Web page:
From my own experiences, and from the dozens of sagas unloaded into my tape recorder, I am constantly reminded of the eggshell-thin line that separates loving from loathing. I know that staying married can mean plates flying across kitchens, tears soaking pillows and emailing old boyfriends at 3 a.m.
I thought nothing could shock me about what really goes on behind closed doors between two people working hard to make it “til death do us part” — without killing someone first. After all, I have heard every brand of twisted love story — swinging, adultery, spouses coming out as gay after 30 years together, threesomes, fist fights in restaurants, even the tale of a husband discovered to be having sex with a sheep, documented in a photograph discovered by his wife in his nightstand drawer.
My biggest shock is how many outwardly cheerful women who have been married forever think about divorce if not weekly, at least once a month.
The biggest shocker is the number of wives in stable unions who frequently contemplate fleeing their marriages. These are not abused wives; they are women with nice husbands who give them orgasms and jewelry and stability. Yet many of these settled midlife women admitted they were slightly jealous of Tipper Gore who gets to have a fresh start after 40 years of matrimony with the same guy.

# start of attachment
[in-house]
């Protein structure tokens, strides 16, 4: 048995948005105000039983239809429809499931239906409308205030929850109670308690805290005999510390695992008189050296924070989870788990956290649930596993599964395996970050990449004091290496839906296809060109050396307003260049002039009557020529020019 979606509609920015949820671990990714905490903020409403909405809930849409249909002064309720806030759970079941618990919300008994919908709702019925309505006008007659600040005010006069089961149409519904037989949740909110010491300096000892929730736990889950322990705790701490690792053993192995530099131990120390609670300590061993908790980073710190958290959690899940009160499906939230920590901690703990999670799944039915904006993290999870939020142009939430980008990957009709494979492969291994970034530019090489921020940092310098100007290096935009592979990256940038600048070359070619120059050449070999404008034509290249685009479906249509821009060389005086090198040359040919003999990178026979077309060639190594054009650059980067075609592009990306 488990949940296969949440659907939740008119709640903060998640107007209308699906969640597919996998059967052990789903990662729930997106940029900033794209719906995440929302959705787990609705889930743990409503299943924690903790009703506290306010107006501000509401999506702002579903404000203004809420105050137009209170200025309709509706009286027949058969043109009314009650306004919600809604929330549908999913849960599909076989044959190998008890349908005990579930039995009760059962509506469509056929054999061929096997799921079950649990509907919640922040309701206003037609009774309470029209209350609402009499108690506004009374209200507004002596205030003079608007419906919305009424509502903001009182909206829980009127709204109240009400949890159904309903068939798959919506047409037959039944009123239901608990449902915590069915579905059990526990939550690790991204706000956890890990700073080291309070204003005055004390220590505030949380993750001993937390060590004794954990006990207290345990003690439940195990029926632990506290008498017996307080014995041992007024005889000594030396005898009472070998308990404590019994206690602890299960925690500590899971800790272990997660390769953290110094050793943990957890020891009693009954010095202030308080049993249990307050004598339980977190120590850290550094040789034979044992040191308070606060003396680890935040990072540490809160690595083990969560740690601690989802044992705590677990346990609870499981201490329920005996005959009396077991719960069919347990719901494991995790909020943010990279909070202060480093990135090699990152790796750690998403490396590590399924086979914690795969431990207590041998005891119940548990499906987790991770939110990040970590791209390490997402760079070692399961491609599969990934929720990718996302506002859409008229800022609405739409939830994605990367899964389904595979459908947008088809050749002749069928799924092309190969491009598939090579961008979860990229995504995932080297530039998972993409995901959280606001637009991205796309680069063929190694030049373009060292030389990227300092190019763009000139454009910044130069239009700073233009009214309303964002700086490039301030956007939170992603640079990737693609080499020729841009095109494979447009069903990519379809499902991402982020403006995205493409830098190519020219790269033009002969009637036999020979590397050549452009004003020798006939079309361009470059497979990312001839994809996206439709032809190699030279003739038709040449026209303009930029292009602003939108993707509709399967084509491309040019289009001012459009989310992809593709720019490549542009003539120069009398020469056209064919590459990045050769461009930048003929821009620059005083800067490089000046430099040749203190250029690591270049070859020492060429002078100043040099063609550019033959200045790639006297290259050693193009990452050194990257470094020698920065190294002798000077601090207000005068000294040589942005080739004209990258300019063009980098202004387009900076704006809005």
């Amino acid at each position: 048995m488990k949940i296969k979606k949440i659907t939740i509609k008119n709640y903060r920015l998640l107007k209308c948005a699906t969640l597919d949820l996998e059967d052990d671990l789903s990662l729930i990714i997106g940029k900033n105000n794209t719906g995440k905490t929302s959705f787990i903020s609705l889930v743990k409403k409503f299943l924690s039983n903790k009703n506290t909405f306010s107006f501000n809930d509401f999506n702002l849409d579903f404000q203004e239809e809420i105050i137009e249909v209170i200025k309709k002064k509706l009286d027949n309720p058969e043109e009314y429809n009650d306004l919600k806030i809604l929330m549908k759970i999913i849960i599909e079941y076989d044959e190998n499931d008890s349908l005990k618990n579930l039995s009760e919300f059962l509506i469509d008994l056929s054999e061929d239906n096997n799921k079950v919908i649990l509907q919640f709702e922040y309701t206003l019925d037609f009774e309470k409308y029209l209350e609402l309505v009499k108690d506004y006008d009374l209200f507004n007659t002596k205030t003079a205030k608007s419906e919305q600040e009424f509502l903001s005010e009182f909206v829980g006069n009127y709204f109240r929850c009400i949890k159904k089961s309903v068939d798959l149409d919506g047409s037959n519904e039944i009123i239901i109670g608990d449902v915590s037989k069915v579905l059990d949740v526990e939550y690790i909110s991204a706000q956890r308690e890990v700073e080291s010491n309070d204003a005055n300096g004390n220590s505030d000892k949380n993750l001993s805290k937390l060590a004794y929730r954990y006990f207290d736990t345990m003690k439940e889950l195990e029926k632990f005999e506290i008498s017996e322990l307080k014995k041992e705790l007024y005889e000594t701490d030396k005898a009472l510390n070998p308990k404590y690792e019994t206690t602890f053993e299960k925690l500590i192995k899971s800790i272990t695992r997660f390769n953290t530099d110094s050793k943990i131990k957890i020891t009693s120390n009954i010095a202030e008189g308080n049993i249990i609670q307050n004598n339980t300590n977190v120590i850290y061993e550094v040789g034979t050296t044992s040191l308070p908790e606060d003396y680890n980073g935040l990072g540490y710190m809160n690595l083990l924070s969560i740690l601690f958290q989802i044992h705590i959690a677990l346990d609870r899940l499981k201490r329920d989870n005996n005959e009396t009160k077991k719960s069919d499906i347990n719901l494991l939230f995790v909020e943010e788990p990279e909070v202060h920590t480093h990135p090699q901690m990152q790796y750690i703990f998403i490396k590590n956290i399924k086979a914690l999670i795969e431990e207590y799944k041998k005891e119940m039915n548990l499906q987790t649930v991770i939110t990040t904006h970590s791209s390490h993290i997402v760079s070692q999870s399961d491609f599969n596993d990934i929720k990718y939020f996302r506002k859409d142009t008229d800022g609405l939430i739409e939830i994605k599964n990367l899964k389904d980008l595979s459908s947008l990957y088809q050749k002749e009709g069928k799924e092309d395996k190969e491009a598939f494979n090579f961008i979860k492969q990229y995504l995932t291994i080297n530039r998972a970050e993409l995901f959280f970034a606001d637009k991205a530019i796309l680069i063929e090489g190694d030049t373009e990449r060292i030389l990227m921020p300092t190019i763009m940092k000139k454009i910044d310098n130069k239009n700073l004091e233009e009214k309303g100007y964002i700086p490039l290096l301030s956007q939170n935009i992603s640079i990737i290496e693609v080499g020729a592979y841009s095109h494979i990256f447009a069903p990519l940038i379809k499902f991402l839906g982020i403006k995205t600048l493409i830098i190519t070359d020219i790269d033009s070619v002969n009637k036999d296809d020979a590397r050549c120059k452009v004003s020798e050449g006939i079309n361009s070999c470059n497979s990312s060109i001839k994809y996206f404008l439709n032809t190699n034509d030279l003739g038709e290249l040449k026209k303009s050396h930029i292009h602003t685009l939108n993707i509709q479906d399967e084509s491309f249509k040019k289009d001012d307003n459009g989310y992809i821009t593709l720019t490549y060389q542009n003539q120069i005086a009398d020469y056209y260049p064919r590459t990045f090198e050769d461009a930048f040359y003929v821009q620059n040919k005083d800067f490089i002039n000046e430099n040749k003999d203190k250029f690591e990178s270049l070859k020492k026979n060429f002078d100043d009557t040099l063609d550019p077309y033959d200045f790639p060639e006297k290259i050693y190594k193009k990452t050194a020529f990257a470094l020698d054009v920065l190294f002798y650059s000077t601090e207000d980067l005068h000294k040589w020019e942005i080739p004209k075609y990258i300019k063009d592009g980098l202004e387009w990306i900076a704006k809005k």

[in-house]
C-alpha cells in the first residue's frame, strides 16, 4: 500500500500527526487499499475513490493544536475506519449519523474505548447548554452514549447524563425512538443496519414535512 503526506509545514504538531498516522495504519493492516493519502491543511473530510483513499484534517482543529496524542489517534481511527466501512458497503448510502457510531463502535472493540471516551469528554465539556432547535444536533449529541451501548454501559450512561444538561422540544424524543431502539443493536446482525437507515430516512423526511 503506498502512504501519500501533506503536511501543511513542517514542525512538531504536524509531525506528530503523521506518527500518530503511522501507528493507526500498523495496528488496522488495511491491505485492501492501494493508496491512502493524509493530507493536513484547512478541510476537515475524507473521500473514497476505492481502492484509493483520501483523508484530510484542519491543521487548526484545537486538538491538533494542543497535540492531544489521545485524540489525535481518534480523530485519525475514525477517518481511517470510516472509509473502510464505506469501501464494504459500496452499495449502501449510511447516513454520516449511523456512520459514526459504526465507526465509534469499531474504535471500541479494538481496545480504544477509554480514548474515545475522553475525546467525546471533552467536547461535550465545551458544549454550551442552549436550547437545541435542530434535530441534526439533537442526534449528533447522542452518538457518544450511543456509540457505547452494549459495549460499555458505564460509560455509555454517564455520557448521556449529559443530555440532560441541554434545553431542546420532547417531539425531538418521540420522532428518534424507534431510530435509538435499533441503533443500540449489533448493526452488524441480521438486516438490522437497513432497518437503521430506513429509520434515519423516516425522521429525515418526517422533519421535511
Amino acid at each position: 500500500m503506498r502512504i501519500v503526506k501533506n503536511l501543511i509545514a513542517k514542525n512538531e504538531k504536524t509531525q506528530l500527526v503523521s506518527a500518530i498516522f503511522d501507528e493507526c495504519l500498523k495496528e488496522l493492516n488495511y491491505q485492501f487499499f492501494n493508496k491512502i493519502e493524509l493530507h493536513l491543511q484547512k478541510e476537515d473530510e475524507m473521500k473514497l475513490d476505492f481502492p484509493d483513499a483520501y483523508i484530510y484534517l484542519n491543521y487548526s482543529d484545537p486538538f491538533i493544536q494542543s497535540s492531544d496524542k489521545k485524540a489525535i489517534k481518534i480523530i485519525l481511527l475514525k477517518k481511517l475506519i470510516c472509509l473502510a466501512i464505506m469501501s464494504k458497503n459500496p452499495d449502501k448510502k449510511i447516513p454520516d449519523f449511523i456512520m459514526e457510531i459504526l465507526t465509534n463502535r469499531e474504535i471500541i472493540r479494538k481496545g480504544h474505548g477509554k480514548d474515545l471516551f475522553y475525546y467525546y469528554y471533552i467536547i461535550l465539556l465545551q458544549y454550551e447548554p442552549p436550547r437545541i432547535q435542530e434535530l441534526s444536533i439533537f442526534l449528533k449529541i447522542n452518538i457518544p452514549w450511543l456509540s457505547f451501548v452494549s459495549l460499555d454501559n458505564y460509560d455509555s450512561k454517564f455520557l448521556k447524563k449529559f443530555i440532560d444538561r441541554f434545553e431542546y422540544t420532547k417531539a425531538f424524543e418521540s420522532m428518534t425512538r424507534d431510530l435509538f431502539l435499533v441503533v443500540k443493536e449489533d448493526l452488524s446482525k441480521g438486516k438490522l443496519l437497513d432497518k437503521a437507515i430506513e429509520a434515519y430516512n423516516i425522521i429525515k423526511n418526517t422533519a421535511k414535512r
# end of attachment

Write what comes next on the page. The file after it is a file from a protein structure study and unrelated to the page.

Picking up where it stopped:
Who stays married and who doesn’t is a question not always about commitment or deep abiding love — it’s about endurance.
There are three strategies that have worked the best with the women I interviewed. The happiest wives have a sense of purpose and passion in work and causes outside of the home. Wives who counted on a spouse for fulfillment and sustenance were often angry and lonely. And the happiest wives don’t spend a whole lot of time with their husbands. My chapter called Separate Summers is filled with women who take their own vacations, take their own summers, take charge of their own lives. Couples who allow each other to grow separately are the ones with the best chance of growing together and staying together.
Finally, the wives with the highest marital satisfaction have a tight circle of wild women friends with whom to drink, travel and vent about their husbands.
Yes, my work on this book has been quite surprising and enlightening. I now know that acceptance of mediocrity in a marriage relationship is more prevalent than you would imagine. I know that sometimes the only reason women stay with a spouse is because they have divorced friends who may have more sex than them with new husbands but they also have cranky step-kids who hate them. Other women stay in lackluster marriages because they don’t want to give up their swanky lifestyles, and divorce is expensive, really expensive. We know from our friends who are pushed to the edge and do call it quits that the grass isn’t always greener, there are parched patches on both sides of the fence.
But most women told me they stay married simply because they like their marriages more than they dislike them, even if much of the time it’s 51 percent “like” to 49 percent “dislike.”
Life is full of tricky choices: love and loathing is just an eggshell line away. Unlike financial choices, where the only uncertainties come from future and cross borderlines, non-financial choices are full of ambiguities and uncertainties.